Young people are using drugs as escapism more than ever before
A new report suggests the kids aren’t alright.
It turns out the kids aren’t alright. According to a new report from UK youth charity The Mix, since 2021, there has been a 50% increase in drug use among young people (ages 16-25) and a 75% increase in using drugs — including ketamine, cannabis, and methadone — as a form of escapism.
The report suggests the COVID-19 pandemic may be responsible for at least some of this increase. They’re keen to make up for time lost to years of quarantine, and embrace pleasure with friends, now that restrictions have been lifted. But they’re also emotionally burnt out, not just because of the lack of social interaction, but also because of the issues impacting people of all ages, like the real-time effects of the climate crisis and inflation. In fact, recent research from The Prince’s Trust NatWest Youth Index has found that “young people’s overall happiness and confidence has hit [the] lowest point in the 13-year history of [this] survey.”
“I can’t really control my emotions so sometimes when I’m angry or sad I just feel the need to do something to numb it for a while,” Sasha, a 20-year-old who uses ketamine as a form of escapism, told Vice for a report on The Mix’s new findings. “Or, after I’ve had a hard time I’ll go out that weekend and get wrecked. The ability to escape from the bad stuff becomes extremely addictive.”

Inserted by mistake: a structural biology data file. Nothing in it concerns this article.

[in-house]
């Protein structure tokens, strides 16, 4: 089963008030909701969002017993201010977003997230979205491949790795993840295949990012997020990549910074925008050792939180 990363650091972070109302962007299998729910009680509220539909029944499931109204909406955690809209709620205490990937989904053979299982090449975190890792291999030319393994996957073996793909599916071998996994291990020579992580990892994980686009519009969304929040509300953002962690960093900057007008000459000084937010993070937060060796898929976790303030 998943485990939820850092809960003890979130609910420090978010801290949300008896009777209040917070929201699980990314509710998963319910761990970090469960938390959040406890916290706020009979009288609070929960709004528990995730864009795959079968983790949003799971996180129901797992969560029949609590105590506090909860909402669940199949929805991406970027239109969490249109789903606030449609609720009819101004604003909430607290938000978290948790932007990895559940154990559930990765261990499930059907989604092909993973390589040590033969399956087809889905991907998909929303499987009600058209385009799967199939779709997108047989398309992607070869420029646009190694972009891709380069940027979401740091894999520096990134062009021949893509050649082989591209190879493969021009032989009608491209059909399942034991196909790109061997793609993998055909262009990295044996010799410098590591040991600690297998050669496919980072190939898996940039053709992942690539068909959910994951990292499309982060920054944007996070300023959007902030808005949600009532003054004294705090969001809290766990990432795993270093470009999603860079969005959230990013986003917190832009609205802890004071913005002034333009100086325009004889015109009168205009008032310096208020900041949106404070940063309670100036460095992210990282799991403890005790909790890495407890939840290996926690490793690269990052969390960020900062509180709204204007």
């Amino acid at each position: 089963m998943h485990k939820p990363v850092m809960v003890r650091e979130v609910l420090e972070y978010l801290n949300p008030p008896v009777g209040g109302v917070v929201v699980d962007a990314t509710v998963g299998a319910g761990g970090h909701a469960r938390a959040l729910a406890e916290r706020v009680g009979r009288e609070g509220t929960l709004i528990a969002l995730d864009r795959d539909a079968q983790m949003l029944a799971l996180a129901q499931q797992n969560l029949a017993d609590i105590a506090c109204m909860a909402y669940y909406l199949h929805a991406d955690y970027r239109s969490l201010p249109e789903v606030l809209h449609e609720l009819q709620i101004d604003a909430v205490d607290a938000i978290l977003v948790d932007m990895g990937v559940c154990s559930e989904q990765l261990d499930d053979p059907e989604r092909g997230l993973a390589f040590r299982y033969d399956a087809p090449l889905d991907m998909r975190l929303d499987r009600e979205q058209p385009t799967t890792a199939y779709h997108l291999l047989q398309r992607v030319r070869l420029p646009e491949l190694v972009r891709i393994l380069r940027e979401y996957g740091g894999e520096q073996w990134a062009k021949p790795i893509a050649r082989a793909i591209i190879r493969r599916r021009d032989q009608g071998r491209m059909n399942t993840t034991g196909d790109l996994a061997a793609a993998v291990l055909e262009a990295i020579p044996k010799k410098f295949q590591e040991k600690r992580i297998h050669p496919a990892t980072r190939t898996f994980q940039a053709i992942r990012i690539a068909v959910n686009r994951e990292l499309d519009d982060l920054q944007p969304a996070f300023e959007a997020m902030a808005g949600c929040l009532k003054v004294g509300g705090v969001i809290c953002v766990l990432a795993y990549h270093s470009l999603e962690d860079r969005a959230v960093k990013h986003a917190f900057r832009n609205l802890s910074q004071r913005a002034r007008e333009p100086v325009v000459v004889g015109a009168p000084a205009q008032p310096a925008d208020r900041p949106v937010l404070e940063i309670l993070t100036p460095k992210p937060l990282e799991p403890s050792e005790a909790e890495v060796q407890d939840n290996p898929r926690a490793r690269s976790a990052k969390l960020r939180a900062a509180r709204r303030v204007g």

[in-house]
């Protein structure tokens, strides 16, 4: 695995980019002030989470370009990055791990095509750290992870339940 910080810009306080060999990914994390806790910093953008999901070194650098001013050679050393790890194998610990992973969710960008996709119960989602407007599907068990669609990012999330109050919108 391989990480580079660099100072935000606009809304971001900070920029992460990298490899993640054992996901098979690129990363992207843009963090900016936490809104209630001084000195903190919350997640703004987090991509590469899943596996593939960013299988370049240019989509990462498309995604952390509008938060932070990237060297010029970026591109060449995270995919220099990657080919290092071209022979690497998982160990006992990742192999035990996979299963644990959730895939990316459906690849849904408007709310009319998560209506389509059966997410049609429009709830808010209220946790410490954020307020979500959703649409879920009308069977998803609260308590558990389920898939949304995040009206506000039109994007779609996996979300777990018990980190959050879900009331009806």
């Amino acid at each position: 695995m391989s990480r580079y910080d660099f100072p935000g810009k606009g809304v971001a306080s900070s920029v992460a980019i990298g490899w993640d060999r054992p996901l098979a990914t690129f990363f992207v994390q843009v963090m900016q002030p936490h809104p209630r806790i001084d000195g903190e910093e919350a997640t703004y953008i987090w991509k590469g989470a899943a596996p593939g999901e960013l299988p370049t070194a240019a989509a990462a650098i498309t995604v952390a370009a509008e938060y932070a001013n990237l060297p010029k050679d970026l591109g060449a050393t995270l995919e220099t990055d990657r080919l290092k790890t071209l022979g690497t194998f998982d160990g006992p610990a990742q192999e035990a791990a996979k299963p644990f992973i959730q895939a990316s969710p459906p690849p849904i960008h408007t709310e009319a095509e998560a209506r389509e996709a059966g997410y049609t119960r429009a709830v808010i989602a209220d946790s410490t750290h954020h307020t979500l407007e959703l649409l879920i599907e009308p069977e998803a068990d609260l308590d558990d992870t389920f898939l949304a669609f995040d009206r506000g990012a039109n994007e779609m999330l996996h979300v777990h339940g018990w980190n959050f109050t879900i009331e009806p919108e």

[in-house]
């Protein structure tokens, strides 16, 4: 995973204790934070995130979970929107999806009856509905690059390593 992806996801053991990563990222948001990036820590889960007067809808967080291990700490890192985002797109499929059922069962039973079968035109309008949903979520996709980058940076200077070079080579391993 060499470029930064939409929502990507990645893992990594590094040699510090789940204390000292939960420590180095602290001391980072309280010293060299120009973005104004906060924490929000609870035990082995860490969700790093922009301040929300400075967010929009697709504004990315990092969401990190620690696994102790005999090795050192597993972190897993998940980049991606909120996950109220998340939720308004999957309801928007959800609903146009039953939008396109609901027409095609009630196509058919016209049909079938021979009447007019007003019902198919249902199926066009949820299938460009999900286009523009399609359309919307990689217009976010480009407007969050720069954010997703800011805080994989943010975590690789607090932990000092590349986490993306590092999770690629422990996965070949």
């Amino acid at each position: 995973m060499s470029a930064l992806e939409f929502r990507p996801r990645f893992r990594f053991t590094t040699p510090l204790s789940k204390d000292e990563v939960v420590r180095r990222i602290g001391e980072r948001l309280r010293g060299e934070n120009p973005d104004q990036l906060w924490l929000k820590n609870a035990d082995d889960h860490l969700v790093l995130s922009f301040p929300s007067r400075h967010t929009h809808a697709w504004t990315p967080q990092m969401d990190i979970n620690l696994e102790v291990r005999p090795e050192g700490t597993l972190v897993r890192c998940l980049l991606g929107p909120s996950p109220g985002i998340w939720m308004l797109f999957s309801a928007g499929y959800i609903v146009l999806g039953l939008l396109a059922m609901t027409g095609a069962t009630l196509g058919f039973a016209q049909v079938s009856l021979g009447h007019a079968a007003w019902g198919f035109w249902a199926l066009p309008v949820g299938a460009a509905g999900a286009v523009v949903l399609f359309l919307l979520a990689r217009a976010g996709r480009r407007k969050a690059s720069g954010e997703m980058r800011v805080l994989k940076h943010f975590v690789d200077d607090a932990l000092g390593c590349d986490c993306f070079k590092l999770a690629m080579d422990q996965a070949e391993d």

While the stats regarding the increase in people’s apparent need to escape problems may be concerning, it’s also worth noting how certain drugs — when properly administered — can be used for good: A study in Pain Medicine found that 76% of chronic pain patients experienced complete pain relief after receiving IV ketamine infusions. LSD, another hallucinogen, has also been tested in individuals with life-threatening illnesses and found to reduce anxiety when used as an aid during psychotherapy. And mushrooms have been found to help people quit drinking, according to an August 2022 study in JAMA Psychiatry.
As someone who deals with anxiety and regular bouts of depression, I know how tempting the desire to numb intrusive thoughts by way of drugs and alcohol can be. But what’s saved me from going overboard is talking about it and connecting with others who just get it. Young people need to feel supported. They need community. We all do — no matter who we are or where we come from.
If you or someone you know is seeking help for substance use, call the SAMHSA National Helpline at 1-800-662-HELP (4357).